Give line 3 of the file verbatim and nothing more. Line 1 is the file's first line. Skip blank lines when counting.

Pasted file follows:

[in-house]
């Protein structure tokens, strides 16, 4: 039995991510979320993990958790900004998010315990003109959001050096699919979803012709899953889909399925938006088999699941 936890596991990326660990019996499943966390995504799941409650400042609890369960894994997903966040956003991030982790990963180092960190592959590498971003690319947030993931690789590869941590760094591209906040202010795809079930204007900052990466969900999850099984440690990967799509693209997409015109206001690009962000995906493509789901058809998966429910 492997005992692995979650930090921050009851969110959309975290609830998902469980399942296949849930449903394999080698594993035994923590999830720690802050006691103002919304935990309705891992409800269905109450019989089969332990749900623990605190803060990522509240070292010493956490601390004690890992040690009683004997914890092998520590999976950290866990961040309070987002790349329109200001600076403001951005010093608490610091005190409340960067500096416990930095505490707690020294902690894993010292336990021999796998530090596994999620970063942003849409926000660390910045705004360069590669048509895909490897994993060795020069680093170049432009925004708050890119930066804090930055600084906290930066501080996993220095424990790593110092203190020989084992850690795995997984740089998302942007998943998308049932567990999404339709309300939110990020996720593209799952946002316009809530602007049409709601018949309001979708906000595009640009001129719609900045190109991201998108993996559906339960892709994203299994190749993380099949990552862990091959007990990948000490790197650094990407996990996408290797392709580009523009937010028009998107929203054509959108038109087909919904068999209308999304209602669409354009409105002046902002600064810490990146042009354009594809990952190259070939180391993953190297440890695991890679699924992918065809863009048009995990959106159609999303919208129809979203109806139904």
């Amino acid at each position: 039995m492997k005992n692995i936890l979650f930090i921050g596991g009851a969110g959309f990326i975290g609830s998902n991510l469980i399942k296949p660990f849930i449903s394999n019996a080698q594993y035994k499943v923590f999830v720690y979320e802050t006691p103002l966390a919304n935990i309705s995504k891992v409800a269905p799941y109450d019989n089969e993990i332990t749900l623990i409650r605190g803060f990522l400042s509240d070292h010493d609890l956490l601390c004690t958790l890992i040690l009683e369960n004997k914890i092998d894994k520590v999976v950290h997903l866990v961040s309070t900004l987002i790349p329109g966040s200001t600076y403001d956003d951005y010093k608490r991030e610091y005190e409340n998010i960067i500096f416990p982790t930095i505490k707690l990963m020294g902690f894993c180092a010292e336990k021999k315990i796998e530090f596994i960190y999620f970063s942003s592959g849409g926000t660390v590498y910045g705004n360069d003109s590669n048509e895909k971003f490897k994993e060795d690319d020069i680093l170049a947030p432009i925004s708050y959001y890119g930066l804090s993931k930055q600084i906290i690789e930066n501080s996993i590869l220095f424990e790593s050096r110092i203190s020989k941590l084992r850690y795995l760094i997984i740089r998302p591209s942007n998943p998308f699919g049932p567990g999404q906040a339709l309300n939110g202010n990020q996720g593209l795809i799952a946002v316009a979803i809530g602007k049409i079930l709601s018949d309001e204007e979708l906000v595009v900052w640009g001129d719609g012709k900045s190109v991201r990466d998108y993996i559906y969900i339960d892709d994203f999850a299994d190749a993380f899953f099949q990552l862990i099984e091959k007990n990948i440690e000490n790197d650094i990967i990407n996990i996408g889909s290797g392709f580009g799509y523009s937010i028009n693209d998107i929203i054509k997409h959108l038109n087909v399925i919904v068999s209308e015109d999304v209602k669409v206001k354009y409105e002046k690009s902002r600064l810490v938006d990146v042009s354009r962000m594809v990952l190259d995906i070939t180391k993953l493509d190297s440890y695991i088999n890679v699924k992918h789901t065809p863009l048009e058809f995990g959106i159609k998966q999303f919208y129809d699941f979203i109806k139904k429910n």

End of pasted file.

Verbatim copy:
């Amino acid at each position: 039995m492997k005992n692995i936890l979650f930090i921050g596991g009851a969110g959309f990326i975290g609830s998902n991510l469980i399942k296949p660990f849930i449903s394999n019996a080698q594993y035994k499943v923590f999830v720690y979320e802050t006691p103002l966390a919304n935990i309705s995504k891992v409800a269905p799941y109450d019989n089969e993990i332990t749900l623990i409650r605190g803060f990522l400042s509240d070292h010493d609890l956490l601390c004690t958790l890992i040690l009683e369960n004997k914890i092998d894994k520590v999976v950290h997903l866990v961040s309070t900004l987002i790349p329109g966040s200001t600076y403001d956003d951005y010093k608490r991030e610091y005190e409340n998010i960067i500096f416990p982790t930095i505490k707690l990963m020294g902690f894993c180092a010292e336990k021999k315990i796998e530090f596994i960190y999620f970063s942003s592959g849409g926000t660390v590498y910045g705004n360069d003109s590669n048509e895909k971003f490897k994993e060795d690319d020069i680093l170049a947030p432009i925004s708050y959001y890119g930066l804090s993931k930055q600084i906290i690789e930066n501080s996993i590869l220095f424990e790593s050096r110092i203190s020989k941590l084992r850690y795995l760094i997984i740089r998302p591209s942007n998943p998308f699919g049932p567990g999404q906040a339709l309300n939110g202010n990020q996720g593209l795809i799952a946002v316009a979803i809530g602007k049409i079930l709601s018949d309001e204007e979708l906000v595009v900052w640009g001129d719609g012709k900045s190109v991201r990466d998108y993996i559906y969900i339960d892709d994203f999850a299994d190749a993380f899953f099949q990552l862990i099984e091959k007990n990948i440690e000490n790197d650094i990967i990407n996990i996408g889909s290797g392709f580009g799509y523009s937010i028009n693209d998107i929203i054509k997409h959108l038109n087909v399925i919904v068999s209308e015109d999304v209602k669409v206001k354009y409105e002046k690009s902002r600064l810490v938006d990146v042009s354009r962000m594809v990952l190259d995906i070939t180391k993953l493509d190297s440890y695991i088999n890679v699924k992918h789901t065809p863009l048009e058809f995990g959106i159609k998966q999303f919208y129809d699941f979203i109806k139904k429910n």